Wenger was given a guard of honour from both teams and match officials before kickoff. He received roars of support throughout the match from the home fans, most of whom had donned their complimentary red "Merci Arsene" T-shirts.
Arsenal manager Arsene Wenger signed off in style as they thrashed Burnley 5-0 in his last Premier League home game on Sunday with the kind of dominant performance he would have wanted after 22 years in charge.
Wenger was given a guard of honour from both teams and the match officials before kickoff, and received roars of support throughout the match from the home fans, most of whom had donned their complimentary red "Merci Arsene" T-shirts.
Arsenal's January record signing, Gabon striker Pierre-Emerick Aubameyang, opened the scoring in the 14th minute at The Emirates, racing into the area to guide home Alexandre Lacazette's cross with the outside of his right foot.
France striker Lacazette then doubled the lead for the Gunners just before halftime, volleying in a low ball from Hector Bellerin on the right side of the goal.
Second-half strikes from Sead Kolasinac, Aubameyang again and Alex Iwobi put the game well beyond Burnley's reach.
Burnley, who narrowly avoided relegation last season but are now preparing for their first season of European football since 1967, with qualification for the Europa League, had been hoping before the game to pull level on 57 points with Arsenal.
Instead, the result means the Gunners will finish the season in sixth place, with Burnley one place behind them in seventh.
The visitors suffered an early setback when Ashley Barnes, their joint top-scorer this season, crashed into the back of Arsenal's Granit Xhaka and walked slowly off the field minutes later, cradling his left arm, to be replaced by Sam Vokes.
Arsenal's emphatic victory, which matched their best result this season, was little consolation for the midweek loss in the Europa League semi-final to Atletico Madrid, however, which meant they miss out on Champions League football next season.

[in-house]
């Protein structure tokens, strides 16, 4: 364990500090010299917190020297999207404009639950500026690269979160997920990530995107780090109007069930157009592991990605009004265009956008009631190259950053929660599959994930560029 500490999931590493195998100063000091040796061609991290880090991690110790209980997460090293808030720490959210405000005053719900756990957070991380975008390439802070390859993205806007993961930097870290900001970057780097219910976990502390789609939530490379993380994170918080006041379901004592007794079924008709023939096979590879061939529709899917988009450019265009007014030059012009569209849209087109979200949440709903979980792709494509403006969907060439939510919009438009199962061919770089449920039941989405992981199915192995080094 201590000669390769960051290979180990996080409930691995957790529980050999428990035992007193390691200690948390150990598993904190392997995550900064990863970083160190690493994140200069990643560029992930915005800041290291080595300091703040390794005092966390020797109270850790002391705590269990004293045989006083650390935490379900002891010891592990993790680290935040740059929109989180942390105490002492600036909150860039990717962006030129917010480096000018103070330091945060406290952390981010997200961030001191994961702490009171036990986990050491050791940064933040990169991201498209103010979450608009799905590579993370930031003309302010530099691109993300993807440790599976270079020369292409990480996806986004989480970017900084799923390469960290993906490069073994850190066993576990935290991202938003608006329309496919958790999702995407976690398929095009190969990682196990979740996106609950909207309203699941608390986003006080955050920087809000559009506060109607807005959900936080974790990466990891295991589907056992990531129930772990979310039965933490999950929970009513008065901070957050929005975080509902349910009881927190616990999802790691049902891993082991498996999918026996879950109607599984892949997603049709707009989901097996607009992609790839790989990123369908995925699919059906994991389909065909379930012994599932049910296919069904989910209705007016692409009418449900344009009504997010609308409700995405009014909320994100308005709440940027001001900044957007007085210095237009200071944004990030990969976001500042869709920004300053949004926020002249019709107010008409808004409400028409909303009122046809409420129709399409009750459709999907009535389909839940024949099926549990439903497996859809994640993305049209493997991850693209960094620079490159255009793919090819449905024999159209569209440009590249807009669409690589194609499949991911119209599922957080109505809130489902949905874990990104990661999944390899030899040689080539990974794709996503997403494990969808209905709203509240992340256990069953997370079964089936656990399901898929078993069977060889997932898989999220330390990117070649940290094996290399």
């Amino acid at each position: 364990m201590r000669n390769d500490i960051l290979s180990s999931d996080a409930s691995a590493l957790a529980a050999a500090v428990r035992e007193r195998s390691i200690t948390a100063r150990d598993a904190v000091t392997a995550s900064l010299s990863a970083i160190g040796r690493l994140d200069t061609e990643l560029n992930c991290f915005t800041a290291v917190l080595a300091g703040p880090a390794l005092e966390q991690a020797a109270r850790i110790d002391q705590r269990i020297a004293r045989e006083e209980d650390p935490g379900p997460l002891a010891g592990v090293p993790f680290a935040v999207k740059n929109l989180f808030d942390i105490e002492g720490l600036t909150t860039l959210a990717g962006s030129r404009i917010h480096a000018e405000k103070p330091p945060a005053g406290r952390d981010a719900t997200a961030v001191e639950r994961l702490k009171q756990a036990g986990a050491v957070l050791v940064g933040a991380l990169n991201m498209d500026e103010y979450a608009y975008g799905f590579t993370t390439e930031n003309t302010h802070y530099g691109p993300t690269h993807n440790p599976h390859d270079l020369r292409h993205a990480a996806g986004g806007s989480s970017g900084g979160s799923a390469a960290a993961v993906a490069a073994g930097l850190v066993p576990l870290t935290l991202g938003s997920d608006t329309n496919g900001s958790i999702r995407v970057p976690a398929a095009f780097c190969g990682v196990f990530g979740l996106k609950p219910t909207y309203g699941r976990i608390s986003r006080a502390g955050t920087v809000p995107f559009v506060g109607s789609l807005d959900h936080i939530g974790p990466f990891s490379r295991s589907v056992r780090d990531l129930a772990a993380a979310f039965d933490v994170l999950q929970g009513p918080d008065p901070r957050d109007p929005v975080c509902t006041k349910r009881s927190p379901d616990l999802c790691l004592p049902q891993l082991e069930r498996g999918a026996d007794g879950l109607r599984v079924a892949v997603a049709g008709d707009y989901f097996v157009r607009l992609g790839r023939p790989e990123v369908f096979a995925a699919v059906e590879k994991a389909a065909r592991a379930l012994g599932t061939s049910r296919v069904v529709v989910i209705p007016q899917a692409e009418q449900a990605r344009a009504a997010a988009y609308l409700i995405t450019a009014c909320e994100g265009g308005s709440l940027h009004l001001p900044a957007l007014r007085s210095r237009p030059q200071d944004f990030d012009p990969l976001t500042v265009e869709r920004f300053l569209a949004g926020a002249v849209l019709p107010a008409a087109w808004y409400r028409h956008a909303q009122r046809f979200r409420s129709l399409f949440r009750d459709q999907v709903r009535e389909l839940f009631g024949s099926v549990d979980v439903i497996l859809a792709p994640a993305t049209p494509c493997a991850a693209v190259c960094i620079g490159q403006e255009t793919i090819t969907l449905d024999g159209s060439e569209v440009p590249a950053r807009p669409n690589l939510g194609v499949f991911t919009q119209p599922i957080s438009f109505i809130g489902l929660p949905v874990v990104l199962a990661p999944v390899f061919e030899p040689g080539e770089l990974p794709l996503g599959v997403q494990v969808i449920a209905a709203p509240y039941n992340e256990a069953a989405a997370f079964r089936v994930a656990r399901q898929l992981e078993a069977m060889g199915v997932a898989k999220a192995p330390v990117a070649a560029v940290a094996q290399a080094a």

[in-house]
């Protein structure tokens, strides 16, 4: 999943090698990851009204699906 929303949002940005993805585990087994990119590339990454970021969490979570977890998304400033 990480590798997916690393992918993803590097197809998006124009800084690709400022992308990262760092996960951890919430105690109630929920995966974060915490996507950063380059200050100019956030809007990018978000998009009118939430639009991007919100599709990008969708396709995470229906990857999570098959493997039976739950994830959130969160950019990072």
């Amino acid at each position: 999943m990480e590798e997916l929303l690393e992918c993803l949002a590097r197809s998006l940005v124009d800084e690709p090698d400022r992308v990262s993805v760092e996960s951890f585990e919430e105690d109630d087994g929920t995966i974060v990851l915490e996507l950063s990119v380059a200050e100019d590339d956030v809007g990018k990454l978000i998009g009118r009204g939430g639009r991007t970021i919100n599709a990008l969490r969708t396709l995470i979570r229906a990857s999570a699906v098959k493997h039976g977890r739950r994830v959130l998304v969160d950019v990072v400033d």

After the game the Arsenal team and staff formed another guard of honour to say farewell to Wenger and captain Per Mertesacker, who will manage the club's academy next season.
The German central defender came on briefly at the end of the match and drew huge cheers every time he touched the ball.
Former Arsenal and Scotland goalkeeper Bob Wilson then led the tributes to Wenger on the pitch, backed by huge letter-boards spelling out "Merci Arsene".
"He has built the Arsenal that we know and love today. He has changed the face of football in this country. Hundreds of players owe their careers to him," Wilson told the crowd, all standing for the occasion.
Pat Rice, Wenger's assistant throughout his years at the club, then presented the 68-year-old Frenchman with the gold "Invincibles" trophy given to the club after their 2003-04 season, when the team won the league without losing a match.
Wenger first expressed his best wishes for his old rival, former Manchester United boss Alex Ferguson, who was taken into hospital on Saturday after suffering a brain hemorrhage, before bidding his own farewell to the fans.
"Thank you all for having me for such a long time - I know that's not easy," he said, drawing a laugh from the crowd.
"Above all I am, like you, an Arsenal fan," Wenger said to warm applause before saying farewell.
The 68-year-old arrived at Arsenal in 1996 a relative unknown but leaves widely hailed as the greatest manager in the club's history following three Premier League titles and a record-breaking seven FA Cup triumphs.
Wenger, who completed the Premier League and FA Cup double in his first full season in England, was hailed as an innovator in his early years and his spiky clashes with former Manchester United boss Alex Ferguson became the stuff of legend.
Yet despite cup success in recent years, fans have become increasingly frustrated by the north London club's inability to challenge the likes of Manchester City and Chelsea for the Premier League title and a failure to reach the sharp end of the Champions League.